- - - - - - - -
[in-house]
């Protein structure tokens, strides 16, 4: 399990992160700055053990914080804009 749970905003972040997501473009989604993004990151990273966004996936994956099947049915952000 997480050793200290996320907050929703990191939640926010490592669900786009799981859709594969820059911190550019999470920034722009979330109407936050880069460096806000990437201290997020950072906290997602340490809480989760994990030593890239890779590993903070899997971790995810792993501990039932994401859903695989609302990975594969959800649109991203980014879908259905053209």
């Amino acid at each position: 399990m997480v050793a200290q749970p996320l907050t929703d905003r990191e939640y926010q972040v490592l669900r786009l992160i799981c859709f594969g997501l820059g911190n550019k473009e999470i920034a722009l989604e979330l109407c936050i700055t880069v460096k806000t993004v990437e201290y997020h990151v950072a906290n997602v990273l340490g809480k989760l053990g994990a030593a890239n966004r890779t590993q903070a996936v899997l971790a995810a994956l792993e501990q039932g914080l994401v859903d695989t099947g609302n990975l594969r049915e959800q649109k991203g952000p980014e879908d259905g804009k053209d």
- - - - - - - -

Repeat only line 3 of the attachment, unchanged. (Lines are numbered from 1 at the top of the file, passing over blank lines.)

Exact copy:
């Amino acid at each position: 399990m997480v050793a200290q749970p996320l907050t929703d905003r990191e939640y926010q972040v490592l669900r786009l992160i799981c859709f594969g997501l820059g911190n550019k473009e999470i920034a722009l989604e979330l109407c936050i700055t880069v460096k806000t993004v990437e201290y997020h990151v950072a906290n997602v990273l340490g809480k989760l053990g994990a030593a890239n966004r890779t590993q903070a996936v899997l971790a995810a994956l792993e501990q039932g914080l994401v859903d695989t099947g609302n990975l594969r049915e959800q649109k991203g952000p980014e879908d259905g804009k053209d």